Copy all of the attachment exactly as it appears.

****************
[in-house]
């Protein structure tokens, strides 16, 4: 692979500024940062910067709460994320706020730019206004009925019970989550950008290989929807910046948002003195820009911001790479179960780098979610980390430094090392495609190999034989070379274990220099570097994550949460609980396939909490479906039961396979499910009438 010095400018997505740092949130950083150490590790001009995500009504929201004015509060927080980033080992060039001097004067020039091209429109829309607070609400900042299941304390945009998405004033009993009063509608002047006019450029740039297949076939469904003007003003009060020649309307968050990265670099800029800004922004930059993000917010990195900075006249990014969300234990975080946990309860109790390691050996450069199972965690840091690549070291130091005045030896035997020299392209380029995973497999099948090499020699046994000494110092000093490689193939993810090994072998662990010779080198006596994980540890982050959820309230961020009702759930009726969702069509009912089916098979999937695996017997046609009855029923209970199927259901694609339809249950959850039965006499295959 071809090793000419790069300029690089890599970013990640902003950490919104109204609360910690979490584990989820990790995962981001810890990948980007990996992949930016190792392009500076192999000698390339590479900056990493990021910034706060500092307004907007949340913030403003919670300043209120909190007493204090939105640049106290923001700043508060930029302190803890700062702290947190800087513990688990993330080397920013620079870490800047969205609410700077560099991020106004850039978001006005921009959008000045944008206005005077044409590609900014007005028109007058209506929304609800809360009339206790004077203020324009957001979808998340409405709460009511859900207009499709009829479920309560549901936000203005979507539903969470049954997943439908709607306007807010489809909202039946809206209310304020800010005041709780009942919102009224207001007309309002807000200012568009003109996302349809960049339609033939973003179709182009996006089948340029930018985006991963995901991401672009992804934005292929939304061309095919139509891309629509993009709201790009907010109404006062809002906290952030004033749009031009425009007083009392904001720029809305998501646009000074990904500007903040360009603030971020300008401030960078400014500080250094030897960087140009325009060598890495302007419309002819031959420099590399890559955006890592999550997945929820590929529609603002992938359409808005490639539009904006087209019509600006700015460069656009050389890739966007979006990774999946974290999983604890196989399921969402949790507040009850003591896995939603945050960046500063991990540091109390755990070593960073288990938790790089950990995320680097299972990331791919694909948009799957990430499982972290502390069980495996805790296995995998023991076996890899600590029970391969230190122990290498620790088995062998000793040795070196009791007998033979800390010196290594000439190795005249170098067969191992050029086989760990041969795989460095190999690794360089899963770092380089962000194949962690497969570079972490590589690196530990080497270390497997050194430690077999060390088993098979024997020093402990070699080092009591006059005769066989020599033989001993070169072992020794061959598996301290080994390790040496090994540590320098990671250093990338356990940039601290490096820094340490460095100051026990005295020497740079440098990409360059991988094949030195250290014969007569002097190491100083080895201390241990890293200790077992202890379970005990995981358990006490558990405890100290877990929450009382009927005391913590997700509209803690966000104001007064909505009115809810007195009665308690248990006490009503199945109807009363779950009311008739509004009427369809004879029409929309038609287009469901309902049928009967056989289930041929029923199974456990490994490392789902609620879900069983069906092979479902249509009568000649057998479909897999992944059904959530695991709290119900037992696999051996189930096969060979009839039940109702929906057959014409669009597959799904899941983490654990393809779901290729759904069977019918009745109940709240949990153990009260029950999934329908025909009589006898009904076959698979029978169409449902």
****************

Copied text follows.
[in-house]
């Protein structure tokens, strides 16, 4: 692979500024940062910067709460994320706020730019206004009925019970989550950008290989929807910046948002003195820009911001790479179960780098979610980390430094090392495609190999034989070379274990220099570097994550949460609980396939909490479906039961396979499910009438 010095400018997505740092949130950083150490590790001009995500009504929201004015509060927080980033080992060039001097004067020039091209429109829309607070609400900042299941304390945009998405004033009993009063509608002047006019450029740039297949076939469904003007003003009060020649309307968050990265670099800029800004922004930059993000917010990195900075006249990014969300234990975080946990309860109790390691050996450069199972965690840091690549070291130091005045030896035997020299392209380029995973497999099948090499020699046994000494110092000093490689193939993810090994072998662990010779080198006596994980540890982050959820309230961020009702759930009726969702069509009912089916098979999937695996017997046609009855029923209970199927259901694609339809249950959850039965006499295959 071809090793000419790069300029690089890599970013990640902003950490919104109204609360910690979490584990989820990790995962981001810890990948980007990996992949930016190792392009500076192999000698390339590479900056990493990021910034706060500092307004907007949340913030403003919670300043209120909190007493204090939105640049106290923001700043508060930029302190803890700062702290947190800087513990688990993330080397920013620079870490800047969205609410700077560099991020106004850039978001006005921009959008000045944008206005005077044409590609900014007005028109007058209506929304609800809360009339206790004077203020324009957001979808998340409405709460009511859900207009499709009829479920309560549901936000203005979507539903969470049954997943439908709607306007807010489809909202039946809206209310304020800010005041709780009942919102009224207001007309309002807000200012568009003109996302349809960049339609033939973003179709182009996006089948340029930018985006991963995901991401672009992804934005292929939304061309095919139509891309629509993009709201790009907010109404006062809002906290952030004033749009031009425009007083009392904001720029809305998501646009000074990904500007903040360009603030971020300008401030960078400014500080250094030897960087140009325009060598890495302007419309002819031959420099590399890559955006890592999550997945929820590929529609603002992938359409808005490639539009904006087209019509600006700015460069656009050389890739966007979006990774999946974290999983604890196989399921969402949790507040009850003591896995939603945050960046500063991990540091109390755990070593960073288990938790790089950990995320680097299972990331791919694909948009799957990430499982972290502390069980495996805790296995995998023991076996890899600590029970391969230190122990290498620790088995062998000793040795070196009791007998033979800390010196290594000439190795005249170098067969191992050029086989760990041969795989460095190999690794360089899963770092380089962000194949962690497969570079972490590589690196530990080497270390497997050194430690077999060390088993098979024997020093402990070699080092009591006059005769066989020599033989001993070169072992020794061959598996301290080994390790040496090994540590320098990671250093990338356990940039601290490096820094340490460095100051026990005295020497740079440098990409360059991988094949030195250290014969007569002097190491100083080895201390241990890293200790077992202890379970005990995981358990006490558990405890100290877990929450009382009927005391913590997700509209803690966000104001007064909505009115809810007195009665308690248990006490009503199945109807009363779950009311008739509004009427369809004879029409929309038609287009469901309902049928009967056989289930041929029923199974456990490994490392789902609620879900069983069906092979479902249509009568000649057998479909897999992944059904959530695991709290119900037992696999051996189930096969060979009839039940109702929906057959014409669009597959799904899941983490654990393809779901290729759904069977019918009745109940709240949990153990009260029950999934329908025909009589006898009904076959698979029978169409449902």